Address it at work
Evaluate your workday. Are there things that could change at work that would reduce your burnout? Discuss your concerns with a supervisor and see if you can find a solution together. Something as simple as a change in expectations, a new compromise, reprioritizing tasks, or increased flexibility and autonomy can improve your work atmosphere. You could also ask for more recognition or gratitude at work. A good employer would be more than willing to help, especially if you are a good employee.
Mindfulness means focusing on your breathing and being intensely aware of what you’re sensing and feeling in the moment. To apply this to work, face every situation and aspect of your job with openness and patience. Practice being kind to yourself and others as you take every day, one moment at a time.
Take some time to meditate about the last few weeks or months. You may want to start with today. As you meditate, write down what events or situations were most stressful. Were there specific triggers that increased your stress? For example, maybe you get stressed when a coworker talks to you. Knowing your triggers will help you avoid or reduce your exposure to them.
Try to find the root of the problem. Why does talking with this coworker make you stressed? Maybe you like to focus at work. Every time they come by your desk to talk, they interrupt your train of thought. They probably have no idea they’re causing you stress. Address the problem with them, explain that being interrupted causes stress, and suggest a solution or alternative.
Take a day off
When was the last time you took a vacation? Maybe what you need is a break from the office. Take a day off to relax and evaluate your life. You can even try some of the suggestions above to boost your mental and emotional health.
You can find support with family or friends, in the workplace, or even on social platforms online. A support circle that is there for you when you need them is invaluable. Just having someone to talk to can make the difference some days.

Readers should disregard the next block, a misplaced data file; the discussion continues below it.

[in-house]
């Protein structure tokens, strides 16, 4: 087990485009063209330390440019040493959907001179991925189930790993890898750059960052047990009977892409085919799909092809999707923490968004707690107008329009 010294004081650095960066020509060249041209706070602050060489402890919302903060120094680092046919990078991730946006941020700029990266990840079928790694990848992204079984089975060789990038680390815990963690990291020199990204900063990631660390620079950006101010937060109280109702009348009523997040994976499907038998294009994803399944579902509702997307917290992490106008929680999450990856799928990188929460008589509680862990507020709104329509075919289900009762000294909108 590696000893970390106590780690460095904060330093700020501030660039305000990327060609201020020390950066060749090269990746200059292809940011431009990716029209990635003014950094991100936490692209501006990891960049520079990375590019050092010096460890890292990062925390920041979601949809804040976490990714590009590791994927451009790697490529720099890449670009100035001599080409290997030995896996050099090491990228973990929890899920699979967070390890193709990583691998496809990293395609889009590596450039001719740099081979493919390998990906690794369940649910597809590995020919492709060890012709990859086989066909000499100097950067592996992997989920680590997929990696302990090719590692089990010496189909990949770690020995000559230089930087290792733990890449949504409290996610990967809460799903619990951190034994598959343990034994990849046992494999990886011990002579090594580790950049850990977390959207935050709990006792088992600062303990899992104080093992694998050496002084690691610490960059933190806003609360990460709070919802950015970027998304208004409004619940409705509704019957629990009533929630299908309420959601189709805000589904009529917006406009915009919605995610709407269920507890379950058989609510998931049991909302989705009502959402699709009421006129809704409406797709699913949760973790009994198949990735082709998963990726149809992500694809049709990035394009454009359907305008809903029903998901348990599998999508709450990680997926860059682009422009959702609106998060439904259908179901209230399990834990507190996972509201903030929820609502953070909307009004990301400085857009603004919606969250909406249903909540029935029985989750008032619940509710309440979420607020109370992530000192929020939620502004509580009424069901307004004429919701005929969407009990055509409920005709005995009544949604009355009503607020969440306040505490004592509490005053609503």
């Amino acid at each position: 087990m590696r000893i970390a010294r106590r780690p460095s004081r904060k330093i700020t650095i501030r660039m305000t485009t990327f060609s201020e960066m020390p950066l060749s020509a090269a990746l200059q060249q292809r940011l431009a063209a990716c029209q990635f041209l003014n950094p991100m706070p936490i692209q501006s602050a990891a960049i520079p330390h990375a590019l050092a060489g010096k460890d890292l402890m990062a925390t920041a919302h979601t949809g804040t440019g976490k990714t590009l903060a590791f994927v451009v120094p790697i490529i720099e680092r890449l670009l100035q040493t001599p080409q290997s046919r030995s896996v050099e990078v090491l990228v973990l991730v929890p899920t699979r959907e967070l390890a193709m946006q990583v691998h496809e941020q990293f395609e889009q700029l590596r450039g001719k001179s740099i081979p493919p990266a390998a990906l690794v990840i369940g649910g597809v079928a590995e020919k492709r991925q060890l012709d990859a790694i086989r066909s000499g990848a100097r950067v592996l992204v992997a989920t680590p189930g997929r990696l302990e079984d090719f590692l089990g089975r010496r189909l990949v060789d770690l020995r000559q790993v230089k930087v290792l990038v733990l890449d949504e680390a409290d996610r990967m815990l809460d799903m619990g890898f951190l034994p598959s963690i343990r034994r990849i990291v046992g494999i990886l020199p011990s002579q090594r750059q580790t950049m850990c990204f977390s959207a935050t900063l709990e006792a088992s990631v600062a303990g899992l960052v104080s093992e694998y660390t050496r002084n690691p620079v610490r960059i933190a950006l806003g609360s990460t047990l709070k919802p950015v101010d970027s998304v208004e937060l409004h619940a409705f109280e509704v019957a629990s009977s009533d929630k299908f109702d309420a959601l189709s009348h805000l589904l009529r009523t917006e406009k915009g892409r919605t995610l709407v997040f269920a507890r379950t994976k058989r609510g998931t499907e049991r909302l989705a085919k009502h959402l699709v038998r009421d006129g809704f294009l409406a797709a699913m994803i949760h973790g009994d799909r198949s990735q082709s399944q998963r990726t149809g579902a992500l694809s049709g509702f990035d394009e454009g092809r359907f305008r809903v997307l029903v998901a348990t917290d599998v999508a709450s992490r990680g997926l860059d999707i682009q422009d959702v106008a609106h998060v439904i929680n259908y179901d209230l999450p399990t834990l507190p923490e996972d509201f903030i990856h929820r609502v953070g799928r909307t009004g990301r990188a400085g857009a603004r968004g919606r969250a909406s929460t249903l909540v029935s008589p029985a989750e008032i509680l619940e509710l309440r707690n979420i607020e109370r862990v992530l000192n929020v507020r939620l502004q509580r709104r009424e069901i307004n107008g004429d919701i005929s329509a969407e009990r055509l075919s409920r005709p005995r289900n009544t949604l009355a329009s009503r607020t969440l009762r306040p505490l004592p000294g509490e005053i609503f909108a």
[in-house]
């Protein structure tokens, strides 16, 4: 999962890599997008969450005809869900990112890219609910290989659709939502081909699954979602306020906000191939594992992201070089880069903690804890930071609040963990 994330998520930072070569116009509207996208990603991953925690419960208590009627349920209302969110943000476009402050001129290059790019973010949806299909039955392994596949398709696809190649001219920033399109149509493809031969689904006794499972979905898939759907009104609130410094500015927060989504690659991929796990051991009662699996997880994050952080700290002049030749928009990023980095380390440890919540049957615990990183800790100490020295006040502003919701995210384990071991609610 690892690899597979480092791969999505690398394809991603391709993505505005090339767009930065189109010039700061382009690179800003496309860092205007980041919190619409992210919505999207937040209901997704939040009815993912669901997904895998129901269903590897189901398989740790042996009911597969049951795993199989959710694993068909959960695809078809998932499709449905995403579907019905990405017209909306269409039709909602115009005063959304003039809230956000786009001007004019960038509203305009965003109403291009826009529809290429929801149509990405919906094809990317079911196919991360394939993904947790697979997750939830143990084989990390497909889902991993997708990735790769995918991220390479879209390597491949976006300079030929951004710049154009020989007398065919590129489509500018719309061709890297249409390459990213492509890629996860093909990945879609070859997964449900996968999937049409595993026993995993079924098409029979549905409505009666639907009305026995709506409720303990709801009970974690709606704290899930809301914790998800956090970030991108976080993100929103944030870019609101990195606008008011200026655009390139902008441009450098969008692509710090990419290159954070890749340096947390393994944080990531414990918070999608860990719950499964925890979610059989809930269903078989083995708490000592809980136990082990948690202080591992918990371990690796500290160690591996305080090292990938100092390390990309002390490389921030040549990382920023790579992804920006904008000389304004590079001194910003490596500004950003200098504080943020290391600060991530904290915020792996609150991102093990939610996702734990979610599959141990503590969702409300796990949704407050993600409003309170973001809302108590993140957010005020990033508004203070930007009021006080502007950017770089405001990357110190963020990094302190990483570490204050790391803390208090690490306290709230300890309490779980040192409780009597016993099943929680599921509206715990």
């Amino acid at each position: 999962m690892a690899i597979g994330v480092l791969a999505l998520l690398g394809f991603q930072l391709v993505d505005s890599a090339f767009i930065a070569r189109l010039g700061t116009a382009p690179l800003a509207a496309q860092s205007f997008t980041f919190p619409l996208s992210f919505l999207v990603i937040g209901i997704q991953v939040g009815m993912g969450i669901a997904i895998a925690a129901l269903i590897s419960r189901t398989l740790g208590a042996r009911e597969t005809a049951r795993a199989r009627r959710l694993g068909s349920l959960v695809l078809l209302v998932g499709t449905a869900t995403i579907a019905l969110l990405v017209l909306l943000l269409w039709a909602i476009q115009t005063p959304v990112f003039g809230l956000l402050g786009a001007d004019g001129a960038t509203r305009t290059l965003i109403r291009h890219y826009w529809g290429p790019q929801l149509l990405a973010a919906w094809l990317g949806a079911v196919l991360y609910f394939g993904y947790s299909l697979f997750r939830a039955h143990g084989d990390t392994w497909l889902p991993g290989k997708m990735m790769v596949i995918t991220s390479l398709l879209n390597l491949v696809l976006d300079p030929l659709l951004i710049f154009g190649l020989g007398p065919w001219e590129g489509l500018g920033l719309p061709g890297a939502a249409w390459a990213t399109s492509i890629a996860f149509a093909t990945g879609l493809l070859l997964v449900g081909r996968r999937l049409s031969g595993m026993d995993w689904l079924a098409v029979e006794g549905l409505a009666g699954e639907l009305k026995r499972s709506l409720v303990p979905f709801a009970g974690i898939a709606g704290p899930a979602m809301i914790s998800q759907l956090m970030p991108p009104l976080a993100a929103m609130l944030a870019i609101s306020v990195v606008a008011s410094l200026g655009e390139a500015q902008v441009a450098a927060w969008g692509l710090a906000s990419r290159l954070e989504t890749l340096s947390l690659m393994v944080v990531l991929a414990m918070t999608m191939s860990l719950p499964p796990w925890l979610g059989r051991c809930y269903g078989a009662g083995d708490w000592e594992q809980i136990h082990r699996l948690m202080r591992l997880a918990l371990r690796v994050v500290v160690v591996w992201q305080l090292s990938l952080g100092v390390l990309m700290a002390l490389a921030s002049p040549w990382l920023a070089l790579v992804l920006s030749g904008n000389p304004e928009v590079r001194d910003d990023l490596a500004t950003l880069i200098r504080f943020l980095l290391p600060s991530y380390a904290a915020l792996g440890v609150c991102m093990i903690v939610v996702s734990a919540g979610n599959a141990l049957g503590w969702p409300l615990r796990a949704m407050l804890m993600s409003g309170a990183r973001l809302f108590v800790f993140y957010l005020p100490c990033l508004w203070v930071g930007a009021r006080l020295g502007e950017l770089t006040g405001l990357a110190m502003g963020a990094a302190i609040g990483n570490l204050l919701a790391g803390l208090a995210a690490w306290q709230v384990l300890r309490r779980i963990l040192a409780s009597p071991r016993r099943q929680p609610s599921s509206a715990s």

In addition, you may want to consider getting professional help. A therapist, counselor, or life coach can make a big difference. Everyone can benefit from talking with a professional third party who can help sort out their concerns and suggest things to help. You might even discover that what you thought was job burnout was a symptom of an underlying health issue. When in doubt, talk it out.
Mental health resources for pathologists
If you have suicidal thoughts or symptoms that may indicate a possible mental health diagnosis, you can find help. Regardless of the severity of your situation or symptoms, these resources are here to help you.
Physician Support Line: 888-409-0141, or www.physiciansupportline.com
National Suicide Prevention Lifeline: 800-273-8255, or, Text 741741, or http://suicidepreventionlifeline.org/
PeerRXm Med: www.peerrxmed.com.
American Foundation for Suicide Prevention: afsp.org/suicide-prevention-for-healthcare-professionals
As digital pathology gains popularity and momentum, it may create new ways for pathologists to deal with or prevent burnout. For example, some artificial intelligence applications can take over the more mundane aspects of the job, freeing up pathologists to do what they enjoy most. What are your favorite things to do that reduce pathology burnout, stress, anxiety, and depression? Subscribe to our monthly newsletter for more stories like this.